Duarte: ANC is not broke, we’re just experiencing cashflow problems

Duarte said since the Party Funding Act came into effect at the end of April, its funders have become reluctant to continue donating to the ANC.

FILE: ANC deputy secretary-general Jessie Duarte. Picture: Christa van der Walt/Eyewitness News.

JOHANNESBURG - African National Congress (ANC) deputy secretary general Jessie Duarte on Tuesday said the party was not broke, it was simply experiencing some “cashflow troubles”.

Duarte said since the Party Funding Act came into effect at the end of April, its funders had become reluctant to continue donating to the ANC.

The governing party has often made headlines over cashflow issues, which has resulted in its staffers receiving salaries late on many occasions.

READ: Duarte reveals most of the threats she received were racist and sexist

In audio leaks from the weekend special NEC meeting, treasurer general Paul Mashatile can be heard suggesting possibly exploring halving the party’s staff component to manage the issue.

ALSO READ: ANC mulling slashing staff complement by 50% - Mashatile says in leaked audio

Duarte said the ANC’s financial troubles were a well-known reality and she admitted the situation had gotten worse since the Political Party Funding Act came into effect.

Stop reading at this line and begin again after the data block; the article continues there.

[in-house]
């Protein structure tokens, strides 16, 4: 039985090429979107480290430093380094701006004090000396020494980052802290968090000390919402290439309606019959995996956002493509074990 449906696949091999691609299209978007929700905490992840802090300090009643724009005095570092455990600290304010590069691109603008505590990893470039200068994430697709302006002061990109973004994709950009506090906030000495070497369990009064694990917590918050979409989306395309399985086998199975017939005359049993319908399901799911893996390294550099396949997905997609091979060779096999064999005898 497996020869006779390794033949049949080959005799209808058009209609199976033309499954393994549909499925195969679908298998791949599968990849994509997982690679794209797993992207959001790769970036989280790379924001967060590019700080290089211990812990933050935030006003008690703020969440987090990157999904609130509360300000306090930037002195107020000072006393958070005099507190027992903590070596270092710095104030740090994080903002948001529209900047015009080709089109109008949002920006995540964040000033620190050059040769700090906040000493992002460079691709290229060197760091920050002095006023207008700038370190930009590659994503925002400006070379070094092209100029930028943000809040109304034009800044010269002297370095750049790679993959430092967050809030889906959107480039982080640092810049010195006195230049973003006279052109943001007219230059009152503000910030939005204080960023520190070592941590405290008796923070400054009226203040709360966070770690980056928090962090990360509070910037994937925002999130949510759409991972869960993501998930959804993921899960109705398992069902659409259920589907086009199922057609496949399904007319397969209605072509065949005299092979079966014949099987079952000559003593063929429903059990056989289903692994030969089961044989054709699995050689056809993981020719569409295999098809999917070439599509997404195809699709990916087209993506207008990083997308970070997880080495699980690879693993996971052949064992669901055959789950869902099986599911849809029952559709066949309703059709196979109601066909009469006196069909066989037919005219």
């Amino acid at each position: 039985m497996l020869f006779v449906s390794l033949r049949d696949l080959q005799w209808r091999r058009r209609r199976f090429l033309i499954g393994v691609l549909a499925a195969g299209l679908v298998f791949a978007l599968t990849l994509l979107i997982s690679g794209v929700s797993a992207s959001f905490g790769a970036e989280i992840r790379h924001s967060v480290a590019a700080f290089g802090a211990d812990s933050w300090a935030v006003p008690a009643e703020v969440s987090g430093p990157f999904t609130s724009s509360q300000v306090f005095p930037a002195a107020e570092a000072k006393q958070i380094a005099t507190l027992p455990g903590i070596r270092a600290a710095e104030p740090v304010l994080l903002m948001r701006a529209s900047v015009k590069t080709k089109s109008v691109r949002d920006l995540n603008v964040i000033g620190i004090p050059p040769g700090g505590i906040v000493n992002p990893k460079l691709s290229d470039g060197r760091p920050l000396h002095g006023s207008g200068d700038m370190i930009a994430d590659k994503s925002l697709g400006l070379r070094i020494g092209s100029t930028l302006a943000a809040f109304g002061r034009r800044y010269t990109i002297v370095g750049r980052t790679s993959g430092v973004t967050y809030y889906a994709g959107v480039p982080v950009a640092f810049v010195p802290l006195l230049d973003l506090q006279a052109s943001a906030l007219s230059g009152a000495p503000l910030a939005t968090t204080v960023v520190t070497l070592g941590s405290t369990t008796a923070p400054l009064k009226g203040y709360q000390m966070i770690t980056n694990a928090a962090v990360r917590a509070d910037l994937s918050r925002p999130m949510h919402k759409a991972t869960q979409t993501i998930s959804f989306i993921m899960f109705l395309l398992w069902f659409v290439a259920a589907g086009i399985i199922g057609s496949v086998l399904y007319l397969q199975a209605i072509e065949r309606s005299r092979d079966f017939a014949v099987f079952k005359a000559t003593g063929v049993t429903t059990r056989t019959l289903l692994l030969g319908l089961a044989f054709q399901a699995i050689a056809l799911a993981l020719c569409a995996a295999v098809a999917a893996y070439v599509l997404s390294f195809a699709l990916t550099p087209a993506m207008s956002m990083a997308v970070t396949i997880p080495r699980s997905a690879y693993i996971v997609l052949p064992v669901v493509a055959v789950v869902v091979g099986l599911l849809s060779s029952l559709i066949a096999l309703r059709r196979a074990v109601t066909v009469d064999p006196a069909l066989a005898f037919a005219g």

The act is aimed at regulating the public and private funding of political parties.

Duarte said while the party’s donors were known to support other political parties, in the ANC’s case, she said they had become weary.

“So, they don’t want to be known that they fund the ANC and they believe that it might be bad for business.”

She said it was a difficult period but insisted the party would find ways to survive and those ways would be legal.

WATCH: Duarte admits the ANC has cashflow problems

Duarte also addressed leaked audio clips about possible job cuts at Luthuli House, saying the breach was unfortunate and sensational.

“The labour law does not allow us to simply willy nilly reduce staff by 50%, we have to go through various processes if indeed we do make such a critical decision.”

The deputy secretary general said if retrenchments had to take place, they would be done in a just and fair manner.


Parliament will have to give the ANC guidance when it comes to suspended national executive committee member Bongani Bongo who also chairs the home affairs committee.

Duarte said the ANC had asked Parliament to assist with changing people’s positions in the legislatures and to clarify how this would impact their salaries.

“If somebody is a chairperson and become an ordinary member of Parliament, what happens and can you change, according to labour laws, people’s paid rates? Parliament will give us guidance there.”

The suspensions, which come with full pay, prevent members from continuing with their executive duties. This means they cannot speak for the party or weigh in on issues.

It also dictates that those heading up committees in legislature step down from those roles to become ordinary members.

Bongo, like several others, is facing corruption, fraud, theft and money laundering charges related to illegal land deals.

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